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Valley Public Radio Staff
Thu June 6, 2013
From The Sky, A View Of Spain's Boom And Bust
Originally published on Mon February 10, 2014 11:01 am
Like the U.S. and many other Western countries, Spain's building boom in the previous decade was a major factor in its economic implosion. And now a trio of civil engineers in Spain has created a website that offers a dramatic before-and-after view of the country's construction bubble.
Called Nación Rotonda — "Roundabout Nation," in Spanish — the site displays before-and-after aerial photos of dozens of Spanish towns. Half-built condos, "roads to nowhere" and urban sprawl are juxtaposed with open farmland and forests that stood in their place just a few years ago.
The site is the brainchild of Esteban García, Miguel Álvarez and Rafael Trapiello. They're all civil engineers in their early 30s who studied urban planning, and then watched in horror as Spain did exactly what their professors taught them not to do.
"Around the end of 2003, I remember sitting in an urban planning class and hearing that 2 million new houses were being built in Madrid. And I raised my hand and said, 'That's crazy! Where are these people going to come from?' It was just madness!" García told NPR in a telephone interview from his office at a small Spanish engineering firm in Madrid. "Now we can see, 10 years later, that those people did not materialize."
But the houses did.
Two images on Nación Rotonda, originally taken from Google Earth, show the Madrid suburb of Paracuellos de Jarama in the year 2002, and then last year, in 2012.
Over 10 years, the size of the town doubled. Vast swaths of green farmland gave way to thousands of housing units lining newly bulldozed streets. And many of those are still empty.
Millions Of Empty Homes
Last month, Spain's national statistics agency said that 14 percent of the country's 25.2 million homes are vacant. That's more than 3.5 million homes in a country of 48 million people.
House prices have fallen as much as 50 percent in some coastal communities. Recently, the Spanish government announced it would offer residency to foreigners who buy up some of that empty inventory.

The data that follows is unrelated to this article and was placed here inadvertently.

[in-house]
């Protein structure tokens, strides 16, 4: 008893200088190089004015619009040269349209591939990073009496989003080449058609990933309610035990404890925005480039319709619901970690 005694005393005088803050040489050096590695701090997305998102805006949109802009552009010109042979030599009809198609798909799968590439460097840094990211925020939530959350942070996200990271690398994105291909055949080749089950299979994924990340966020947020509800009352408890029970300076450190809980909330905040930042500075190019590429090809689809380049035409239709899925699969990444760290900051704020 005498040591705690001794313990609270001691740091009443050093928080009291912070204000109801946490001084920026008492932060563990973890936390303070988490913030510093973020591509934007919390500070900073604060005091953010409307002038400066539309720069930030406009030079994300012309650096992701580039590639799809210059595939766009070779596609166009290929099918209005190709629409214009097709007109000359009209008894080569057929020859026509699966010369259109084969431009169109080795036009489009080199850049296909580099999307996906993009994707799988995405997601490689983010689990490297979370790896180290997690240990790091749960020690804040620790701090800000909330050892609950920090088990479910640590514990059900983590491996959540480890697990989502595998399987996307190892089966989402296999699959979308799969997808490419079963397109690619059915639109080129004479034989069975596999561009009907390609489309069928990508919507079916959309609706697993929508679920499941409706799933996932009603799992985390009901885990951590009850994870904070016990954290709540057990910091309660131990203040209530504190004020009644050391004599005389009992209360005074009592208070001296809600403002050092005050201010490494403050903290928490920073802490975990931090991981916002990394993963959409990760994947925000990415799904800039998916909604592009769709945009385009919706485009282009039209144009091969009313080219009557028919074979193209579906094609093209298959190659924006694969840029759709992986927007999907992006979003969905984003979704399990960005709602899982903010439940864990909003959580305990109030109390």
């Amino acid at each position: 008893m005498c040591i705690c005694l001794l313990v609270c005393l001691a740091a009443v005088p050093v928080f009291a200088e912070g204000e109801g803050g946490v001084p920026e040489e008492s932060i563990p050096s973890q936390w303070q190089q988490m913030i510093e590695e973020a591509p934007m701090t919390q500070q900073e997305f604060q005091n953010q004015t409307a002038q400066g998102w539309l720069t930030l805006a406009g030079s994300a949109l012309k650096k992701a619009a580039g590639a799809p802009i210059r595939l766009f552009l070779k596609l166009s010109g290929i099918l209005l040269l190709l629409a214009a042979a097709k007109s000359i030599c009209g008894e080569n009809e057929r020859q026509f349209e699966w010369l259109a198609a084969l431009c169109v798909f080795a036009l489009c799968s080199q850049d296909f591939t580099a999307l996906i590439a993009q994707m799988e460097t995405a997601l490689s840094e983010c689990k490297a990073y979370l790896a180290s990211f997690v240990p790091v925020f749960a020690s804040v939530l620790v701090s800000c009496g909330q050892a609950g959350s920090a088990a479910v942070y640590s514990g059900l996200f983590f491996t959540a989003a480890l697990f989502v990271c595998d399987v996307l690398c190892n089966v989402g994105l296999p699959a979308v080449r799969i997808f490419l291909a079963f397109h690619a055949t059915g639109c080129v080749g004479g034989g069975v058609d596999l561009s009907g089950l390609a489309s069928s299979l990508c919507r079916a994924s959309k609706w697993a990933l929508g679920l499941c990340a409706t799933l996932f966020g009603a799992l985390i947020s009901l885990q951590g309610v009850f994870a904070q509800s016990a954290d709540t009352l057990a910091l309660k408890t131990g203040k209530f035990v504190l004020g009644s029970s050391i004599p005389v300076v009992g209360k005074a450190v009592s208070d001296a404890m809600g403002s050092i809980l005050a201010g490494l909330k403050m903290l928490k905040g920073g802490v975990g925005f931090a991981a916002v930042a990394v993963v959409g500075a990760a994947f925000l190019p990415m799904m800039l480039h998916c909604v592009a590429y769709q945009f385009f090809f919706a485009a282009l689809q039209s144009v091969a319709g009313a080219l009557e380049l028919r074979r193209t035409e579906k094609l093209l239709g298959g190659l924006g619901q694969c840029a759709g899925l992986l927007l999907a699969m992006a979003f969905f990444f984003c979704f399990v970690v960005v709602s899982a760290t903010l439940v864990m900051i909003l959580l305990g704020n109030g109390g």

"We obviously have an excess supply of housing, not just in terms of residential construction, but also infrastructure — highways, railroads, high-speed trains, ports and airports," said José Manuel Campa, professor of financial management at Spain's IESE Business School.
"Our tax system was highly dependent on real estate development," said Campa, who served as Spain's secretary of state for the economy from 2009 to 2011. "Local communities collected a large amount of revenue from these activities — which is one of the reasons they're now struggling."
That struggle is being felt in bankrupt provinces like Valencia, where satellite photos on Nación Rotonda show a new highway cutting through former orange groves in the town of La Pobla de Vallbona.
Three roundabouts, or traffic circles, stand as modern sentinels on each edge of the swollen, empty development. Valencia is now Spain's most indebted province per capita, and one of several Spanish regions requesting a bailout from the central government.
Dramatic Changes In The Landscape
García got the idea for Nación Rotonda just last month, when he was searching through archive photos of Spanish towns from the 1950s, for an unrelated project at his engineering job.
He realized that he barely recognized much of his home country. So he started jotting down names of the towns with the most radical changes, and then discussed the idea with his friends. They invited a Web designer friend to help, and Nación Rotonda went live a few days later.
"It's a very visual thing. So we use very little text — just the name of the place, the province and the date. We don't want to editorialize," García said. "The pictures really speak for themselves."
Each set of photos is equipped with an interactive slider, offering time-lapse views of each town. Readers can also post their impressions. Most of those commenting applaud the website's founders for their creativity, but some accuse them of making fun of Spain, or question whether overbuilding really is a disaster for the country.
"It prompts people to think a lot about what they're seeing," García said. "We all have our own emotions about what has happened here."
Spain has some 8,000 municipalities, and the engineers behind Nación Rotonda hope to eventually locate and upload satellite images of them all — a project they estimate will take another year-and-a-half.
They all have day jobs and work on the website in their spare time. The site has no advertising, nor plans for a revenue stream, despite recent profiles in Spanish newspapers and thousands of mentions on social media.
"It's gone huge all of a sudden. But there's no business plan. It is what it is — pictures," García said. "Maybe in the future, if someone says, 'Hey, let's start building houses like madmen again,' this can be a cautionary reference for them."